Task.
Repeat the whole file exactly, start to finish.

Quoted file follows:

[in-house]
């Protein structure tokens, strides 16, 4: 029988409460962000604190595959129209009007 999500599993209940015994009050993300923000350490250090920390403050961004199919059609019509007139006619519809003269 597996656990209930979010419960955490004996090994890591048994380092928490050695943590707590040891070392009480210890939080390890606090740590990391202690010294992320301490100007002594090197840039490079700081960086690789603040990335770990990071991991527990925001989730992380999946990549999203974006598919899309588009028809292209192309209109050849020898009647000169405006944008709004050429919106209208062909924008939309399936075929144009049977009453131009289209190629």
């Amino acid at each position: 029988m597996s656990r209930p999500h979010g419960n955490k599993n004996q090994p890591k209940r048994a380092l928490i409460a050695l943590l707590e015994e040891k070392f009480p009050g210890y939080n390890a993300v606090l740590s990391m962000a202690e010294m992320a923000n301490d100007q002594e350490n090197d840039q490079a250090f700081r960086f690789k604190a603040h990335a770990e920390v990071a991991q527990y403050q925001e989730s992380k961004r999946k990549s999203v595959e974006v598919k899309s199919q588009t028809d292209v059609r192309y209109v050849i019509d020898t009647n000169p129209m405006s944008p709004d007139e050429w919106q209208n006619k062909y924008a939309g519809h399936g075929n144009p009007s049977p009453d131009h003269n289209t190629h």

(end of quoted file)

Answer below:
[in-house]
């Protein structure tokens, strides 16, 4: 029988409460962000604190595959129209009007 999500599993209940015994009050993300923000350490250090920390403050961004199919059609019509007139006619519809003269 597996656990209930979010419960955490004996090994890591048994380092928490050695943590707590040891070392009480210890939080390890606090740590990391202690010294992320301490100007002594090197840039490079700081960086690789603040990335770990990071991991527990925001989730992380999946990549999203974006598919899309588009028809292209192309209109050849020898009647000169405006944008709004050429919106209208062909924008939309399936075929144009049977009453131009289209190629």
């Amino acid at each position: 029988m597996s656990r209930p999500h979010g419960n955490k599993n004996q090994p890591k209940r048994a380092l928490i409460a050695l943590l707590e015994e040891k070392f009480p009050g210890y939080n390890a993300v606090l740590s990391m962000a202690e010294m992320a923000n301490d100007q002594e350490n090197d840039q490079a250090f700081r960086f690789k604190a603040h990335a770990e920390v990071a991991q527990y403050q925001e989730s992380k961004r999946k990549s999203v595959e974006v598919k899309s199919q588009t028809d292209v059609r192309y209109v050849i019509d020898t009647n000169p129209m405006s944008p709004d007139e050429w919106q209208n006619k062909y924008a939309g519809h399936g075929n144009p009007s049977p009453d131009h003269n289209t190629h």